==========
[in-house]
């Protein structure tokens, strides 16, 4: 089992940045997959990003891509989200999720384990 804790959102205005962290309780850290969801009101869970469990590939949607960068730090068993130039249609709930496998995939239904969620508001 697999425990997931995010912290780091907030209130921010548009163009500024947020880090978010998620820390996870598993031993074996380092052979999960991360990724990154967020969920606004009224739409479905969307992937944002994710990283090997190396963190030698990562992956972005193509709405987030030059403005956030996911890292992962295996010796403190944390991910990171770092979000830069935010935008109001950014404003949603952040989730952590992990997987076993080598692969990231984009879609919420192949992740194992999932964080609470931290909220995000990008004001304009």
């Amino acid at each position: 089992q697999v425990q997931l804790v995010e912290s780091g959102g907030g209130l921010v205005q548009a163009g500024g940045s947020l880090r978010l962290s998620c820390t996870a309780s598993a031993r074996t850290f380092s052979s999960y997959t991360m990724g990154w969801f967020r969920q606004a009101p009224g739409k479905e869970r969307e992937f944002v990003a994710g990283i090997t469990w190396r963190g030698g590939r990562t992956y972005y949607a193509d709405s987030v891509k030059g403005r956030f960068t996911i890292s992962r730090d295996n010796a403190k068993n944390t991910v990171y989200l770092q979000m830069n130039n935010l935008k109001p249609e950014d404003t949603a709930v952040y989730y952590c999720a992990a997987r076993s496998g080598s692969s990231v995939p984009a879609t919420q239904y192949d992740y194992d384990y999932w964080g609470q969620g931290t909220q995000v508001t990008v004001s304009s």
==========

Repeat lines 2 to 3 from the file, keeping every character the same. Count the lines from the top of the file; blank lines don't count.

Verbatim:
């Protein structure tokens, strides 16, 4: 089992940045997959990003891509989200999720384990 804790959102205005962290309780850290969801009101869970469990590939949607960068730090068993130039249609709930496998995939239904969620508001 697999425990997931995010912290780091907030209130921010548009163009500024947020880090978010998620820390996870598993031993074996380092052979999960991360990724990154967020969920606004009224739409479905969307992937944002994710990283090997190396963190030698990562992956972005193509709405987030030059403005956030996911890292992962295996010796403190944390991910990171770092979000830069935010935008109001950014404003949603952040989730952590992990997987076993080598692969990231984009879609919420192949992740194992999932964080609470931290909220995000990008004001304009």
């Amino acid at each position: 089992q697999v425990q997931l804790v995010e912290s780091g959102g907030g209130l921010v205005q548009a163009g500024g940045s947020l880090r978010l962290s998620c820390t996870a309780s598993a031993r074996t850290f380092s052979s999960y997959t991360m990724g990154w969801f967020r969920q606004a009101p009224g739409k479905e869970r969307e992937f944002v990003a994710g990283i090997t469990w190396r963190g030698g590939r990562t992956y972005y949607a193509d709405s987030v891509k030059g403005r956030f960068t996911i890292s992962r730090d295996n010796a403190k068993n944390t991910v990171y989200l770092q979000m830069n130039n935010l935008k109001p249609e950014d404003t949603a709930v952040y989730y952590c999720a992990a997987r076993s496998g080598s692969s990231v995939p984009a879609t919420q239904y192949d992740y194992d384990y999932w964080g609470q969620g931290t909220q995000v508001t990008v004001s304009s």